Clinical OMICS

JAN-FEB 2019

Healthcare magazine for research scientists, labs, pathologists, hospitals, cancer centers, physicians and biopharma companies providing news articles, expert interviews and videos about molecular diagnostics in precision medicine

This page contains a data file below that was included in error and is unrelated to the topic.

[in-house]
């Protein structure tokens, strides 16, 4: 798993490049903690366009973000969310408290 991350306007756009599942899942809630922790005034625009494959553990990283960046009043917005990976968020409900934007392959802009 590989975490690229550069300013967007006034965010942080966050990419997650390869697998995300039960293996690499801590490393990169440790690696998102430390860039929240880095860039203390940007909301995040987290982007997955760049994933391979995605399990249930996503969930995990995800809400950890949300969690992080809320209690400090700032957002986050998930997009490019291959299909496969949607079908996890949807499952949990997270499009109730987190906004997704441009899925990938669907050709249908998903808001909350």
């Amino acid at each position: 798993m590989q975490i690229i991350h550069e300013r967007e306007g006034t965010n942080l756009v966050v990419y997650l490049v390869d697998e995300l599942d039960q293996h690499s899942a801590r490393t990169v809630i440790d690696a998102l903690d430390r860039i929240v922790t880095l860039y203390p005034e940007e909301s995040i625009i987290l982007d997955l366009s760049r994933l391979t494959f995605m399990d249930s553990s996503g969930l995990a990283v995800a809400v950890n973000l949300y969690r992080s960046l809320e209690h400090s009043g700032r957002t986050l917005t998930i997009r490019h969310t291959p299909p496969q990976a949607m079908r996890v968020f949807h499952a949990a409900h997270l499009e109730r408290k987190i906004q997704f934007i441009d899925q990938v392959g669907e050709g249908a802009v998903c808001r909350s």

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www.clinicalomics.com January/February 2019 Clinical OMICs 7 Epigenetic Regulation to Treat Lung Cancer May Instead Support Progression Studies in mice by researchers headed by a Boston Children's Hospital team suggest that blocking one epigenetic regulator—a histone methyltransferase known as G9a— which was thought to represent a promising target for lung cancer actually had the opposite effect, and boosted the numbers of cancer stem cells, or tumor propagating cells (TPCs) that drive cancer progression. "People had looked at cell lines from lung tumors and found that they are sensitive to drugs inhibiting G9a," said Samuel Rowbotham, Ph.D., first author of the researchers' published paper in Nature Communications. "In general tumor cell populations, these drugs would slow down growth or even kill the cells. But we found that these drugs were also making the surviving tumor cells more stem-like. We predicted that this would advance disease progression, and this is what we saw.". n Genes Identified That Turn Commensal Staph to Deadly Form University of Bath scientists have iden- tified 61 genes containing infection-as- sociated genetic elements that correlate with pathogenicity, or in their words, "in vitro variation in known pathogenici- ty traits" such as biofilm formation, cell toxicity, interleukin-8 production, and methicillin resistance. "Staphylococcus epidermidis is a deadly pathogen in plain sight," said Sam Shep- pard, director of bioinformatics at Uni- versity of Bath. "It's always been ignored clinically because it's frequently been assumed that it was a contaminant in lab samples, or it was simply accepted as a known risk of surgery. Post-surgical in- fections can be incredibly serious and can be fatal. Infection accounts for almost a third of deaths in the U.K. so I believe we should be doing more to reduce the risk if we possibly can. If we can identify who is most at risk of infection, we can target those patients with extra hygiene precau- tions before they undergo surgery." n New York State OKs MDx- Health's Prostate Cancer Test Molecular diagnostics company MDx- Health announced that the New York State Department of Health granted ap- proval for its liquid biopsy SelectMDx test for Prostate Cancer, now making it avail- able to patients and physicians in all 50 states in the U.S. SelectMDx is a urine-based molecular diagnostic designed to detect biomark- ers that identify those men at higher risk of developing prostate cancer. According to company research published in the journals Urology Practice and the Journal of Urology, the test has the potential to decrease the number of unnecessary tis- sue biopsies and MRIs for prostate cancer diagnosis by as much as 50% and could potentially save as much as $500 million in annual healthcare costs. n Royaltystockphoto / Sciencephoto / Getty Images Kateryna Kom / Science Photo Library / Getty Images Shubhangi Ganeshrao Kene / Science Photo Library / Getty Images

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